Agricultural Economics Department


Date of this Version




The story goes like this: The family has one brother who stayed on the farm to work with Mom and Dad. Mom and Dad are now gone. The other brothers and sisters are now wanting to meet to determine an equitable way to split the assets. The on-farm brother has been there over 50 years. He has contributed sweat, management, and value to the operation for decades.

Then the reality sets in. There is a family conversation about the farm now that the parents are gone. It is fairly common to have a difference in perception about the on-farm brother’s contribution to the operation over those years.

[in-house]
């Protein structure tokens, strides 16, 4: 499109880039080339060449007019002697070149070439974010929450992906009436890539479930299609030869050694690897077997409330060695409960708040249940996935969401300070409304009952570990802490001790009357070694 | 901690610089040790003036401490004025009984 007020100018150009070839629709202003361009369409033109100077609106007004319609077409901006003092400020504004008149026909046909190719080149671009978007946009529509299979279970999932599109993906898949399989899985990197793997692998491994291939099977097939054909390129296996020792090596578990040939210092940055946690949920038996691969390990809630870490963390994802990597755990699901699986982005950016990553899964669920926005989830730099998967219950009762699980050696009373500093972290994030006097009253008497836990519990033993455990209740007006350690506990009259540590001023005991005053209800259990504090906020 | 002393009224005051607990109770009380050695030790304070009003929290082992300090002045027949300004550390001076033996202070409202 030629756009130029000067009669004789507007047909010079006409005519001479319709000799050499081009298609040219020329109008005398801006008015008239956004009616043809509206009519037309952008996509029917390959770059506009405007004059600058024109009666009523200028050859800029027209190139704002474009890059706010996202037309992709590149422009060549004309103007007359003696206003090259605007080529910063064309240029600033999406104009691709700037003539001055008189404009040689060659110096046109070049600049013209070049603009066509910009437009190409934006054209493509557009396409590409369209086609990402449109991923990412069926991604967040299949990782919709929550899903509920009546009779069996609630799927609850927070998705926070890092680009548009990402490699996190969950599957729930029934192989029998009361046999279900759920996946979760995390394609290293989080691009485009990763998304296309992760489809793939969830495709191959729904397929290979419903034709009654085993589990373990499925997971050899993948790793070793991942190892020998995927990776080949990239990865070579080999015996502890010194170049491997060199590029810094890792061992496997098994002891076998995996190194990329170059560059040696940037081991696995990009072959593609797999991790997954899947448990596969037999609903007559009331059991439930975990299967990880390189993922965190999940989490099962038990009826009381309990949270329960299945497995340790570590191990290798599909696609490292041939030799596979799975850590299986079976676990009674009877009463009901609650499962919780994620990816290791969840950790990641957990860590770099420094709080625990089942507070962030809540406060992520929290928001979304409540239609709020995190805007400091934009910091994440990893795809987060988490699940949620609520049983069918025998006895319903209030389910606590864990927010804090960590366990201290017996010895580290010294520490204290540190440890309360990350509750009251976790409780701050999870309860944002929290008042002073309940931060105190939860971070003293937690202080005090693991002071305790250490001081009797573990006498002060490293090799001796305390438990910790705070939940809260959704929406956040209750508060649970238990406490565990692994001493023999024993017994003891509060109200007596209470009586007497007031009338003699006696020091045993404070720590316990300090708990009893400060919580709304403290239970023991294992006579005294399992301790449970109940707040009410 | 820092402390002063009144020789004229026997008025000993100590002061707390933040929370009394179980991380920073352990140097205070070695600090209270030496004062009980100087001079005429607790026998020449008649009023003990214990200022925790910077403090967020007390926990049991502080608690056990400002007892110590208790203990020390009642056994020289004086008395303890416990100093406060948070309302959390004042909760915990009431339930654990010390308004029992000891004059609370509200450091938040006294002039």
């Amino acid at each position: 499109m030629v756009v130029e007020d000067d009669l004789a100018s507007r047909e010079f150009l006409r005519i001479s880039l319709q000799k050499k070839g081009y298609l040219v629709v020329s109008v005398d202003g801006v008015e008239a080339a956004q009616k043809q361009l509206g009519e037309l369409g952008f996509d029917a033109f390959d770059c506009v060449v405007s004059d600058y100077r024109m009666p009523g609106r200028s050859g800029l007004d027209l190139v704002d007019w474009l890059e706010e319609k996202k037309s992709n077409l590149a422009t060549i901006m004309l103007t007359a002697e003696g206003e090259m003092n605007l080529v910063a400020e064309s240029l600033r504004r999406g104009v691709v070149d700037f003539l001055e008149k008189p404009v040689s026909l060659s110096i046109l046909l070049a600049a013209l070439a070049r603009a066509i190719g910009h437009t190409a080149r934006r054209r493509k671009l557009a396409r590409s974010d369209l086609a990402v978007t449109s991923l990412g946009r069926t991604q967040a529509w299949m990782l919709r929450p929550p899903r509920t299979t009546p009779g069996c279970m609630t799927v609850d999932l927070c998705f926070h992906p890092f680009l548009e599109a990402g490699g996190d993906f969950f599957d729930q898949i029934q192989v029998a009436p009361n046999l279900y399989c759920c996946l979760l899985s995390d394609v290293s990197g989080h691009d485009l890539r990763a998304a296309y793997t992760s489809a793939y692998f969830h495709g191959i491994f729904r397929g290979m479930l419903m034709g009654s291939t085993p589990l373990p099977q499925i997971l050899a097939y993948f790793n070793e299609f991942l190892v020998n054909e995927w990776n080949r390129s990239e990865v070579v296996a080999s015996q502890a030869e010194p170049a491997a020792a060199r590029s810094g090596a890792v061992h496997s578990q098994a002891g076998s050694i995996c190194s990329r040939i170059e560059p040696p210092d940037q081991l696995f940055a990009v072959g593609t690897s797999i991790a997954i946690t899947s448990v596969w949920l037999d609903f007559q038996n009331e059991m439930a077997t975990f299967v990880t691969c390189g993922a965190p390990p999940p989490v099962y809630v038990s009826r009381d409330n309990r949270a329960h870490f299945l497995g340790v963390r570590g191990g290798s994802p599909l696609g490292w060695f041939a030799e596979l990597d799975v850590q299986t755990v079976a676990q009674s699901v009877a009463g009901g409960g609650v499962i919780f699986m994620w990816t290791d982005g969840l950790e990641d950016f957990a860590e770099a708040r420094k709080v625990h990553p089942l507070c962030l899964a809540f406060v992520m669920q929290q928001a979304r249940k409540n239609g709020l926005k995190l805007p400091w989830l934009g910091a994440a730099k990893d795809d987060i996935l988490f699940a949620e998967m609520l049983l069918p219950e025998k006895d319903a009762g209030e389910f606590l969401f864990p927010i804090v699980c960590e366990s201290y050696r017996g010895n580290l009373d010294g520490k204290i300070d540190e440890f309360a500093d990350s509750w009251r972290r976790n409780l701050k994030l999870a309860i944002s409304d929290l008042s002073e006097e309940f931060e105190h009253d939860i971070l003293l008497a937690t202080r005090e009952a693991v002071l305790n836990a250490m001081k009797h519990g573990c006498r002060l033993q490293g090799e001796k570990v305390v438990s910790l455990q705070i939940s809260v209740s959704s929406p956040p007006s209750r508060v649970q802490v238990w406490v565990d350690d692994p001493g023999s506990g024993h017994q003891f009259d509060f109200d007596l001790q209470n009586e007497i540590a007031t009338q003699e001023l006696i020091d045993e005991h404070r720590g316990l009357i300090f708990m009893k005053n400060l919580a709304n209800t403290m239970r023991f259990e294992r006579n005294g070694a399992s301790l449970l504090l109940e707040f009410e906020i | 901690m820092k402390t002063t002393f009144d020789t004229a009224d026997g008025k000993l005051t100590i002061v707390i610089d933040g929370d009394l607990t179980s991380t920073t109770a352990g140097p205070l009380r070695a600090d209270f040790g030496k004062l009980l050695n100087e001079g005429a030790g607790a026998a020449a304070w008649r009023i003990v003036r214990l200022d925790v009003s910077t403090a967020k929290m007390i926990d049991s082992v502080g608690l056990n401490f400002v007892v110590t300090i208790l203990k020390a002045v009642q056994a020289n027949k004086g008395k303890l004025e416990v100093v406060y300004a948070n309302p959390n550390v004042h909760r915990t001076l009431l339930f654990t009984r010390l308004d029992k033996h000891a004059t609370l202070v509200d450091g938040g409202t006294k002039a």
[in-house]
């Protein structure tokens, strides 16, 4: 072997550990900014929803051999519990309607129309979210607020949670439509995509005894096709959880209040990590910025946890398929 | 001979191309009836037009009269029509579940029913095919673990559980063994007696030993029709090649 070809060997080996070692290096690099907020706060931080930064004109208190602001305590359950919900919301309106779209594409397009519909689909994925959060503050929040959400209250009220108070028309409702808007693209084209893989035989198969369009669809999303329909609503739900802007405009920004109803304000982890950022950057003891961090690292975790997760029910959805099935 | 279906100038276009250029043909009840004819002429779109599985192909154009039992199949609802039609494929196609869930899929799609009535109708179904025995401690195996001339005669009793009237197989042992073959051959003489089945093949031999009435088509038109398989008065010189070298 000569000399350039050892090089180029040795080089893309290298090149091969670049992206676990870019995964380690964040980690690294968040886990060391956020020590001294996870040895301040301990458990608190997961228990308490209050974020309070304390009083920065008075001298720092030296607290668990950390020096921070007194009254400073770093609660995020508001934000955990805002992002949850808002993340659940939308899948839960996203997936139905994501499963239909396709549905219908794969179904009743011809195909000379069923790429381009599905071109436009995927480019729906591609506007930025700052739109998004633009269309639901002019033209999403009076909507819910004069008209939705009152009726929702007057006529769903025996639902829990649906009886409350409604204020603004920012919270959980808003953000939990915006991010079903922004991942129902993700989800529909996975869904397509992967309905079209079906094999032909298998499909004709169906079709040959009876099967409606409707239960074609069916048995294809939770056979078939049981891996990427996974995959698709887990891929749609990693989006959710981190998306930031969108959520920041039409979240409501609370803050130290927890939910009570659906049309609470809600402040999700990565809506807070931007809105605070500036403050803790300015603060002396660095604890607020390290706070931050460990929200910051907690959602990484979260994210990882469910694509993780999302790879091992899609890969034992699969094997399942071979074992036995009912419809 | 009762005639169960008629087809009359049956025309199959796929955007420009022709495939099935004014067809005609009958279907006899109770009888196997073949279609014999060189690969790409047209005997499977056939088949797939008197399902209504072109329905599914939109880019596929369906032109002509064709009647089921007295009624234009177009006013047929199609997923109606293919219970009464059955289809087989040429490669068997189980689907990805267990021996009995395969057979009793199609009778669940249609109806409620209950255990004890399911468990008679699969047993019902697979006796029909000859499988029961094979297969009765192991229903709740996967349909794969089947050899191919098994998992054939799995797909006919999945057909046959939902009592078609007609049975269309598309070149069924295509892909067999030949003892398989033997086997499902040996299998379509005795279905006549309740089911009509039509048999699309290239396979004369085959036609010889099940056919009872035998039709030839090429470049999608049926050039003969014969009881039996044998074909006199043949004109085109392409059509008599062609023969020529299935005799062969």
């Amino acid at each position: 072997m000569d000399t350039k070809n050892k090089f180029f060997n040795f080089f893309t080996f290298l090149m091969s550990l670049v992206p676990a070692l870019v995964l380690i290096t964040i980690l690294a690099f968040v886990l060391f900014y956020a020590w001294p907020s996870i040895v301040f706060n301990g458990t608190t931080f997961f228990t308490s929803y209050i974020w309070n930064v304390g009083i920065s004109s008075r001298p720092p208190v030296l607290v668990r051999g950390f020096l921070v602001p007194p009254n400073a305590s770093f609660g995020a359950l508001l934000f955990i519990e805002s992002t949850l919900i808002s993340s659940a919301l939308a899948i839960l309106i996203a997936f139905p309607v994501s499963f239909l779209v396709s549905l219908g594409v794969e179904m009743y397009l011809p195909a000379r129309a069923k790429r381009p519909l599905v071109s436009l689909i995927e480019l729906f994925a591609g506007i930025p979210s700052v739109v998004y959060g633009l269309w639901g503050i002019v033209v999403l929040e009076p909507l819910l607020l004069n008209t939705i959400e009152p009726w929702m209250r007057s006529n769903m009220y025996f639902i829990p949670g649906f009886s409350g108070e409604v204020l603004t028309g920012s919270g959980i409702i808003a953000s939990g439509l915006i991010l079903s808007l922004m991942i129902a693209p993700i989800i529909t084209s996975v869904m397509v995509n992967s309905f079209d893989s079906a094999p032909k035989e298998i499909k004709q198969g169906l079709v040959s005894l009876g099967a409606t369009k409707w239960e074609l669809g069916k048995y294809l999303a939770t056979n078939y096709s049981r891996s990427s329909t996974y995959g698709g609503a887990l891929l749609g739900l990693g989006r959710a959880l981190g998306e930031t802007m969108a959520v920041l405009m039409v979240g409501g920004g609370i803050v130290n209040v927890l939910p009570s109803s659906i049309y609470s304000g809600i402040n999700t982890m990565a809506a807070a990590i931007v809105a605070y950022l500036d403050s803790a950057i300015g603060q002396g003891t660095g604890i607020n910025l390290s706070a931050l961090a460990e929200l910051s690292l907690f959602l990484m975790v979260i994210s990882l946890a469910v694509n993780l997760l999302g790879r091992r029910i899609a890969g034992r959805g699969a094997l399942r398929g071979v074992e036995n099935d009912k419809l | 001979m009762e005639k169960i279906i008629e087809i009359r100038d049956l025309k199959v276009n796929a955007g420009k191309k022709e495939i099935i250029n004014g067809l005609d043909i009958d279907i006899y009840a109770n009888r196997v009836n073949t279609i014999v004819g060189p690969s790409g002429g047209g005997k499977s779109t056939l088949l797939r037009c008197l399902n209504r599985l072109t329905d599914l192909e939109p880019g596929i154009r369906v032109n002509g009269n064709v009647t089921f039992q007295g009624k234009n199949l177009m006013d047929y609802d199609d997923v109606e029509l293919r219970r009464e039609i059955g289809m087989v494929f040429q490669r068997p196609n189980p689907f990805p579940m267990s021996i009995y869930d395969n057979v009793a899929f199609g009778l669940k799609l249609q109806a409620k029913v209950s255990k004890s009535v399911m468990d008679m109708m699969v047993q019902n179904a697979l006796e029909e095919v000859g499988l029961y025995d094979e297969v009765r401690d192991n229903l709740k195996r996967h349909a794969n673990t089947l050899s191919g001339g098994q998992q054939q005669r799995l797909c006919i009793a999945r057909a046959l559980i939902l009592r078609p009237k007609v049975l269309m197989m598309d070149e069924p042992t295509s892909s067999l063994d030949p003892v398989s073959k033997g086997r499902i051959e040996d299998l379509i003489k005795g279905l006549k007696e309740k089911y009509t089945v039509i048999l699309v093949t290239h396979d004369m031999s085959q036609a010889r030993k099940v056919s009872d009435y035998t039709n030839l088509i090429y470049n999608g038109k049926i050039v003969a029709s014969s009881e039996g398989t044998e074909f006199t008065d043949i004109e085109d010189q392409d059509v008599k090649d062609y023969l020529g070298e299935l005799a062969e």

The on-farm brother will see his contribution as 9 or 10 on a 1 to 10 contribution scale. He obviously thinks that the farm grew and prospered because he was there helping Mom and Dad for literally decades. He brought new information and technology to the operation through his college education. He made huge advances to the genetics of the cow herd and the productivity of the crops. Not only did he provide valuable sweat equity, but his continuous studying and introduction of new technology was invaluable to the growth and profitability of the operation.